After five seasons of TV entertainment at its prime since heavyweights of the crime drama genre such as The Wire and The Sopranos graced telly screens across continents, Vince Gilligan’s meth-addled baby, Breaking Bad, has left an indelible print in TV history. Carving characters from the stinking mould of human aberration and debasement, TV geeks have come to revere the megalomaniacal cancer-stricken family man slash methamphetamine virtuoso, Walter White, and adore his partner impaired with a chronic case of verbal abuse, Jesse Pinkman.
This is a show which functions primarily on the self-invented paradoxical rule of thumb ‘the worse the better’ as far as characterization and the Heisenberg-and-his-sidekick-just-cannot-catch-a-break script and has showcased a stellar bunch of morally compromised supporting characters, from the unknowing victim of a wife turned accomplice in an illegal money-laundering business, Skyler White, to Walter White’s swanky lawyer with dwindling scruples, Saul Goodman. While the acclaimed series is long concluded leaving TV junkies in soul-crushing despair, the much anticipated Breaking Bad-spin off created by Vince Gilligan and Peter Gould, Better Call Saul, is finally here! Can I get a ‘hallelujah’?!
Rewind six years before Walter White and Jesse Pinkman decided to team up and run for the crystal meth Olympics of Albuquerque, New Mexico. Bob Odenkirk reprises the titular role formerly known by the name Jimmy McGill, a struggling lawyer working out of the boiler room of a Vietnamese beauty salon and encumbered with numerous overdue bills, he is our everyman. Well, until eight minutes into the pilot we find him representing three teenagers in court charged with “criminal trespass” which, in this context, refers to decapitating a cadaver to have sex with the head. Yup, that’s right. Needless to say, his pathetic excuse for a defence― “boys being boys”― didn’t quite stick.
The pilot paints a picture of the broke and troubled lawyer from trying and failing to score clients to impersonating Ned Beatty from Network in an indignant fit (“You have meddled with the primal forces of nature, Mr. Hamlin, and I won’t have it”) evoking both hilarity and sympathy.
While Jimmy McGill may seem like a far cry from the persuasive imposter of justice and principal attorney of Saul Goodman & Associates; selling his services with a theatrical charisma and flashy self-promotion advertisements, there are echoes of Goodman in his character. Though temporally dislocated, it’s obvious that the acerbic wit and sardonic humour tempered with equal proportions passive aggression is not actually Saul Goodman’s but Jimmy McGill’s. Lending professional advice to a potential client who thinks that hiring a lawyer would make him look guilty, McGill lays it down for him as he understands it – “Actually it’s getting arrested that makes people look guilty, even the innocent ones, and innocent people get arrested every day.”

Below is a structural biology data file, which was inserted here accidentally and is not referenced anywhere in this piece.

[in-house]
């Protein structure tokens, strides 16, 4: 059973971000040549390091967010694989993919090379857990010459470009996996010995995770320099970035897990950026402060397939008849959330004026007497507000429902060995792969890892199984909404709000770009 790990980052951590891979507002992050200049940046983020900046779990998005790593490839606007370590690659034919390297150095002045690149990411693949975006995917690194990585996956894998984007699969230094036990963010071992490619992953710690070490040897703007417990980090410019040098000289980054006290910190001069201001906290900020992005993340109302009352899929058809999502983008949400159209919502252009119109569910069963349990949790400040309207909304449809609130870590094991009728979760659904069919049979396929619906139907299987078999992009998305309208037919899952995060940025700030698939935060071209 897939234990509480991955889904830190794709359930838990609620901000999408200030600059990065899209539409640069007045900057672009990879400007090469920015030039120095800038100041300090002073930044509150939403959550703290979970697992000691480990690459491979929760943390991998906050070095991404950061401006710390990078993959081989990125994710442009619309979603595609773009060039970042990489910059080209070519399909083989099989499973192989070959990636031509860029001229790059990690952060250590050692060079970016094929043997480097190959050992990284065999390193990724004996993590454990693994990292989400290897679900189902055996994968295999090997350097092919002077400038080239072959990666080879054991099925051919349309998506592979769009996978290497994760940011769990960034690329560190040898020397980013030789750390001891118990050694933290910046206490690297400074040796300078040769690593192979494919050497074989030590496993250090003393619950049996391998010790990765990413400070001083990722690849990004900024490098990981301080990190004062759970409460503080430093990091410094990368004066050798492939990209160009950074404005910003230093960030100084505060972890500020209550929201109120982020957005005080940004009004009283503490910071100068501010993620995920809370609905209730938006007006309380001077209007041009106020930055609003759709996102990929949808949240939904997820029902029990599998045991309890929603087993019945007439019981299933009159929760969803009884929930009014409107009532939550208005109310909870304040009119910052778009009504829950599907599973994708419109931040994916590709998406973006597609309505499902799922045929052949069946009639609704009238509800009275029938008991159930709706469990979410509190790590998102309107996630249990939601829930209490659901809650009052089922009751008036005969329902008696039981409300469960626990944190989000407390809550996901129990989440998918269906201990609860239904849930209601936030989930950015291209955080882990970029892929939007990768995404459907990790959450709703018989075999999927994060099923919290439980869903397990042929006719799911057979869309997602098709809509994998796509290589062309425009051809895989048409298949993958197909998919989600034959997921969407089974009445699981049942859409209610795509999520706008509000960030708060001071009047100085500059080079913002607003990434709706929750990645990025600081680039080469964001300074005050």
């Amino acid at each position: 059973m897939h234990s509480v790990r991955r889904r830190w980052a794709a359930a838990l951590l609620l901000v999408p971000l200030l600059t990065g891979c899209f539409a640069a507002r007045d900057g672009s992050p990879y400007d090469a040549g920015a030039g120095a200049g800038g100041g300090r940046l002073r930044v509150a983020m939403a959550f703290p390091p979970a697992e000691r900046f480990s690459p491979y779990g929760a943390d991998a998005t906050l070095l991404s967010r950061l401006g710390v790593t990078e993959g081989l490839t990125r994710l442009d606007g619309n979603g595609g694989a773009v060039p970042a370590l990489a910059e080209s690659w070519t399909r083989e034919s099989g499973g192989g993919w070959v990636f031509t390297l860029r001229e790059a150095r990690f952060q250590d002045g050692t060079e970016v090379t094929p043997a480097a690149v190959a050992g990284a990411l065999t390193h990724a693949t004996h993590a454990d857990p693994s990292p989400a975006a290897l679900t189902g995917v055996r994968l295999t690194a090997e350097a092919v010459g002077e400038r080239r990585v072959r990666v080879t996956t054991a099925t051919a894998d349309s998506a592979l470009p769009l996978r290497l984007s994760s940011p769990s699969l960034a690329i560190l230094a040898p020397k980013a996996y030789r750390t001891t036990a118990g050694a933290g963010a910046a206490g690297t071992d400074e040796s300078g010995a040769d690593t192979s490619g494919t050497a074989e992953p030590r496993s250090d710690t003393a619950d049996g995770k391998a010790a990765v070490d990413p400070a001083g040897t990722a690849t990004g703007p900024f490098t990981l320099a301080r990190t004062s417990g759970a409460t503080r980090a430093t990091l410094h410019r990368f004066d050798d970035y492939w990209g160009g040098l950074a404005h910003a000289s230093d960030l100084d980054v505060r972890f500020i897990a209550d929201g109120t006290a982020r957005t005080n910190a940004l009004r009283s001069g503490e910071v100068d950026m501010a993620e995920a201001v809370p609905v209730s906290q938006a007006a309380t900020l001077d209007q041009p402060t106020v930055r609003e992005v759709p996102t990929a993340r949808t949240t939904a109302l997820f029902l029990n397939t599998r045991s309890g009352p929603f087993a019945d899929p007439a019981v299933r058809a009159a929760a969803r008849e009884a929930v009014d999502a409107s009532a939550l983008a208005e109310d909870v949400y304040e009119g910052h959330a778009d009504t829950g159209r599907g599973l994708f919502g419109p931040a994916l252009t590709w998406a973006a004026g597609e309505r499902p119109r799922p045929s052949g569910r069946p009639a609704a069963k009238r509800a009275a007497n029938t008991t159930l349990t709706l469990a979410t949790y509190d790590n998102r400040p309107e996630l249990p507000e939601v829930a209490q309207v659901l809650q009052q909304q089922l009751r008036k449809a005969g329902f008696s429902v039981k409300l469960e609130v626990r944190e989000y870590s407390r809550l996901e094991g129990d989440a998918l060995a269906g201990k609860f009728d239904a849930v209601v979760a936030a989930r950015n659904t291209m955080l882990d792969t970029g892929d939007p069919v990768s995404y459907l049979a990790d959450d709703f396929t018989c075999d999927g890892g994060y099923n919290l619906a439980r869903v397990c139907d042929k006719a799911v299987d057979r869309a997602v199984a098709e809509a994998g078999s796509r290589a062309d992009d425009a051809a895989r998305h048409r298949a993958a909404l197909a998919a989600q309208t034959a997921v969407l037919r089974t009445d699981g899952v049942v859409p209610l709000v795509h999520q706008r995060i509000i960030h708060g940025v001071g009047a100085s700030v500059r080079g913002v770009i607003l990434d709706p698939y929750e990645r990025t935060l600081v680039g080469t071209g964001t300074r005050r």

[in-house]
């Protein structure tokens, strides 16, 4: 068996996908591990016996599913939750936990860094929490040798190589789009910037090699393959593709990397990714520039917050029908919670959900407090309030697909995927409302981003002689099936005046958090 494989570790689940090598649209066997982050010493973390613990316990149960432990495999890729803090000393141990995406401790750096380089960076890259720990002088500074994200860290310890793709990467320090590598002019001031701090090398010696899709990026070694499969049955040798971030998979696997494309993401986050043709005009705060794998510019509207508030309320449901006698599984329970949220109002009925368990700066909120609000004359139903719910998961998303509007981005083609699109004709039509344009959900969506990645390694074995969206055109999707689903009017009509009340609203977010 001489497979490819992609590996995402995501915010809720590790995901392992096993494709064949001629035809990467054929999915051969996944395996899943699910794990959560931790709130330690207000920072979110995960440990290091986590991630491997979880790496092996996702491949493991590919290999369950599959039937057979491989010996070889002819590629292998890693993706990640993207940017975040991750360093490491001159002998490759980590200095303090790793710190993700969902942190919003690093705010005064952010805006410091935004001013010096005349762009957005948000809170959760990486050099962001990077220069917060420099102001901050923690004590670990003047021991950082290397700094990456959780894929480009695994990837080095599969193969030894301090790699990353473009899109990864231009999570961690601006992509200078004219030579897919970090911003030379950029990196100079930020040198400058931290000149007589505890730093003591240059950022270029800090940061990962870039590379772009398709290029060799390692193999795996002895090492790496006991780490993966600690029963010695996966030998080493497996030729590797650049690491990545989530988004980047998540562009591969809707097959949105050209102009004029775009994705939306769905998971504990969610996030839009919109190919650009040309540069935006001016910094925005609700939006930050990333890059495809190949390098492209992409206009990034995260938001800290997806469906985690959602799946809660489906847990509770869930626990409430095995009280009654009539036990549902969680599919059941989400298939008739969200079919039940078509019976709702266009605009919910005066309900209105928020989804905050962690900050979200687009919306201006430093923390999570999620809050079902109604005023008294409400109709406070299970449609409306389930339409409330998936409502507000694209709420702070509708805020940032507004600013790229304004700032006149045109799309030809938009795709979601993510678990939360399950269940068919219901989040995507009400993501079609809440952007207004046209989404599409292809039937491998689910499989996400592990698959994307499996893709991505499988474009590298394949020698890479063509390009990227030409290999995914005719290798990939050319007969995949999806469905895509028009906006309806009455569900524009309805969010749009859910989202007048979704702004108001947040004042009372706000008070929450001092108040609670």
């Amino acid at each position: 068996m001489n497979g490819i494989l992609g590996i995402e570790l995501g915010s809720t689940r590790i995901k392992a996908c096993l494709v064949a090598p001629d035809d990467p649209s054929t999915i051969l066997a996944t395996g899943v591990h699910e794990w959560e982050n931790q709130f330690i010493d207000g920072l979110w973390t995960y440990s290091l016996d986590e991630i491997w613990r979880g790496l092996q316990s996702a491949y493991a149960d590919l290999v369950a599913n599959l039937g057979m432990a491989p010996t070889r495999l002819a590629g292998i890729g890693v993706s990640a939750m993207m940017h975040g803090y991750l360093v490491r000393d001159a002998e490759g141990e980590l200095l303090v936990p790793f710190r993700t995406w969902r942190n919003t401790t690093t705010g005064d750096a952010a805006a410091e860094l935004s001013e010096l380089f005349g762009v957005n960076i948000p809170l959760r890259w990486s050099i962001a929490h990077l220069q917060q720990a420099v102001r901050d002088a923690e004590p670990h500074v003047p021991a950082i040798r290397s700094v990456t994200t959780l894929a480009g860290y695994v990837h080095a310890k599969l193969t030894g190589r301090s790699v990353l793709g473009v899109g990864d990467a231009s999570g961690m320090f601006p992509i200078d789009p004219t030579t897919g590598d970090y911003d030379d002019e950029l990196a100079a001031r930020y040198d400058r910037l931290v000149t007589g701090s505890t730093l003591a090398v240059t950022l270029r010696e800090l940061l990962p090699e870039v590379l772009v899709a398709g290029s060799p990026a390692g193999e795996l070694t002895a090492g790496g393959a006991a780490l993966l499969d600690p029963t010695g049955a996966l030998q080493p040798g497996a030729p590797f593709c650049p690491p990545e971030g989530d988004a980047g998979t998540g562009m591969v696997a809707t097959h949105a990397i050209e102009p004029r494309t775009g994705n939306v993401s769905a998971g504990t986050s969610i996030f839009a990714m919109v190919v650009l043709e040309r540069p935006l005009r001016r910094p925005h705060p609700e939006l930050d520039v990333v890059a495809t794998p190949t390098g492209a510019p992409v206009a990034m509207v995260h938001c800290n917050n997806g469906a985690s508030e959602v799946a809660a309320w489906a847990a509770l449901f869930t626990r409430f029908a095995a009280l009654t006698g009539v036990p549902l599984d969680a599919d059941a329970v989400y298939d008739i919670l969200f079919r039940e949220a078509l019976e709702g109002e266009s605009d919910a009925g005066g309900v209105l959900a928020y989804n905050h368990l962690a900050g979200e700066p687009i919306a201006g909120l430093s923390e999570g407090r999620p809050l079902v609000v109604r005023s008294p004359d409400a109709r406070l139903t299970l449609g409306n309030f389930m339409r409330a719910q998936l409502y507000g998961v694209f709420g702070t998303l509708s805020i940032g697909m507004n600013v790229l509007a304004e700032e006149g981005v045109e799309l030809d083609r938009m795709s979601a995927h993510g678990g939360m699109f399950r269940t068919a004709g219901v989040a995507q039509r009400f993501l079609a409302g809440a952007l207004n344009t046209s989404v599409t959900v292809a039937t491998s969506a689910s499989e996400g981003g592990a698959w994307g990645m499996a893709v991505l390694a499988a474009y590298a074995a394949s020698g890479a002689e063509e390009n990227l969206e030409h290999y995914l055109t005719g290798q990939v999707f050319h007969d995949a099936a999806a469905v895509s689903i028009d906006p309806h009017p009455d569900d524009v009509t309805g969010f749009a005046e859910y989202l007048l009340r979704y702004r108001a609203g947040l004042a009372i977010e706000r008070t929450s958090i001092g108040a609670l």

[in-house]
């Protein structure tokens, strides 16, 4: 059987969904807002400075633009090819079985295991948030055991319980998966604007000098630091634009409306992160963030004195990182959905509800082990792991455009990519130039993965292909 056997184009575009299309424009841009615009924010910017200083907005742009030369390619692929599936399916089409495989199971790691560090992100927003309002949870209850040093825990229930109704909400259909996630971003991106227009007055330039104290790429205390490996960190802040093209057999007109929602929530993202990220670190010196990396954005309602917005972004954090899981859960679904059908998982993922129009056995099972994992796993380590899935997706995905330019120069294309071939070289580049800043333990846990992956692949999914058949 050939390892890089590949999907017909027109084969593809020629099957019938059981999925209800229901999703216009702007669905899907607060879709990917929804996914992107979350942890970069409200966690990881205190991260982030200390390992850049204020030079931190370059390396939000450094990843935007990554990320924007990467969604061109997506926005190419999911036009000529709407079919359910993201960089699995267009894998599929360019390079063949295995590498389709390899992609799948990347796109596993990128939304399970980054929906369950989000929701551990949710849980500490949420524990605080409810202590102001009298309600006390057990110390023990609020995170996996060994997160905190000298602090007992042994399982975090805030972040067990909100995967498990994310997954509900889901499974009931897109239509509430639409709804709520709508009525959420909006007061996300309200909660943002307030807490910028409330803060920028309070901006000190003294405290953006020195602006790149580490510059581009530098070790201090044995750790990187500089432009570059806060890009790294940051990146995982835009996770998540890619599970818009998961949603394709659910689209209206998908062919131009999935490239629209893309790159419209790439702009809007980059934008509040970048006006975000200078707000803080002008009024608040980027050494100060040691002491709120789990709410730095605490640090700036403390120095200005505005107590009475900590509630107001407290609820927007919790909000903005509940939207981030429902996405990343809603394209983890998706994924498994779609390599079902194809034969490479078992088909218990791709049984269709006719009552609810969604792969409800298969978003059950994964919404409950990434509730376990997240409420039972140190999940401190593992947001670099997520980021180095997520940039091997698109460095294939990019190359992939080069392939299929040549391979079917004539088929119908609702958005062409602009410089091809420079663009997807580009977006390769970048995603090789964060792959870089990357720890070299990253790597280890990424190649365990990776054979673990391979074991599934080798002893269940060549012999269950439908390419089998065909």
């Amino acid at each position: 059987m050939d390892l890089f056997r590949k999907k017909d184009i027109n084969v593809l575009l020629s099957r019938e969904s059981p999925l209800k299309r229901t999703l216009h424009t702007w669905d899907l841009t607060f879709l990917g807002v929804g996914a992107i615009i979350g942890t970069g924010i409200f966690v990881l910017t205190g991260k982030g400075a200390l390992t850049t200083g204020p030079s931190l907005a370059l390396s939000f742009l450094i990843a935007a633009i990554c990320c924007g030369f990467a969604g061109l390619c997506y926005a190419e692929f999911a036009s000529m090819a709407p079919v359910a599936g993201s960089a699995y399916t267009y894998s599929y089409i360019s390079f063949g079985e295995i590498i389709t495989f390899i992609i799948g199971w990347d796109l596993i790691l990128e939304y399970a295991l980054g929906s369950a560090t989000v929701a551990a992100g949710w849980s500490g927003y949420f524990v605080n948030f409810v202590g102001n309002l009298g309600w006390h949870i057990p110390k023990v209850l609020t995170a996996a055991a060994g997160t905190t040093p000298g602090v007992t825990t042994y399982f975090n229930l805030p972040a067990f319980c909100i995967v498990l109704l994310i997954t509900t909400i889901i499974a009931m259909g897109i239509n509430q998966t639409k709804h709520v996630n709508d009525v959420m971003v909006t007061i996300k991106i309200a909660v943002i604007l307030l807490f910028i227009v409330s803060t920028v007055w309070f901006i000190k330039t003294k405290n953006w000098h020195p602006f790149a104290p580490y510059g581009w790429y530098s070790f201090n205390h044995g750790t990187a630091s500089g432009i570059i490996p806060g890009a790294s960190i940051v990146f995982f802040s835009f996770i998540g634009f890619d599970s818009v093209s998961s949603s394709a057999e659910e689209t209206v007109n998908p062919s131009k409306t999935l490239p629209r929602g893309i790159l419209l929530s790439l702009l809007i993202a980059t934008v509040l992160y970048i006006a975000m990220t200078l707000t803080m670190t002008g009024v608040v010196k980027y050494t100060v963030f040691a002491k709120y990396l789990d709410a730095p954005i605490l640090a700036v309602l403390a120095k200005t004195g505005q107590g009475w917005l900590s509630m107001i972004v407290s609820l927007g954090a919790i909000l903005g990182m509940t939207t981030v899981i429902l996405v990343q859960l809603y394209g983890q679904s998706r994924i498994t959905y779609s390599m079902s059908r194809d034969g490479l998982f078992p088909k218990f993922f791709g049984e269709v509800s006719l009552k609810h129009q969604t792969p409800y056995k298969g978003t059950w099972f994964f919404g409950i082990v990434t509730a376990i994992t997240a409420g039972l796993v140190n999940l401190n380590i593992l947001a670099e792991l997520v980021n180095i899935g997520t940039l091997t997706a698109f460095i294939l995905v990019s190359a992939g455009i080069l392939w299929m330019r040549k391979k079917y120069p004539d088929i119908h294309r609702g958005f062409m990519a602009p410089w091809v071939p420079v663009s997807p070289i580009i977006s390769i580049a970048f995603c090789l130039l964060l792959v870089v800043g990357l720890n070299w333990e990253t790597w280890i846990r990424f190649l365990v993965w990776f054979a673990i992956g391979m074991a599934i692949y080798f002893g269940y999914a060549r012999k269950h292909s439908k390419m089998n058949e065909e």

In another instance, two hustling skateboarders (who, interestingly, look like leprechauns who were run over by a bus) implicate McGill for a staged accident and demanding a compensation of $500. Like his better known alias, known for his self-deprecatingly exasperated delivery of one-liners, McGill bawls out pointing at his yellow clunker Suzuki – “Does this steaming pile of crap scream pay day to you? The only way that entire car is worth 500 bucks is if there is a 300-dollar hooker sitting in it!”
The comic high-point of the episode is McGill’s misfired attempt involving the leprechaun twins repeating the gimmick to procure a potential client. He is loathing and desperate, wrestling against the forces of hard luck, then perhaps, he is our everyman. Saddled with a selective conscience, the introduction of his older brother, Chuck, who is occupationally impeded by a vaguely implied mental affliction, allows our anti-hero a semblance of integrity and humanity (loosely speaking). Better Call Saul could just be veering in the direction of a solid, focussed character study. Bob Odenkirk’s reprisal of his portrayal of Breaking Bad’s Saul Goodman―the equivocator, the middle-man of drug king-pins, senile assassins and over-ambitious entrepreneurs―rooted in conviction and consistency, has given him enough credibility to lead his own story as he began it in the land of Albuquerque. Breaking Bad fans will love this tale of a suited-up swindler coping with his own personal brand of comic misery.
By Mahima Verma
Views presented in the article are those of the author and not of ED.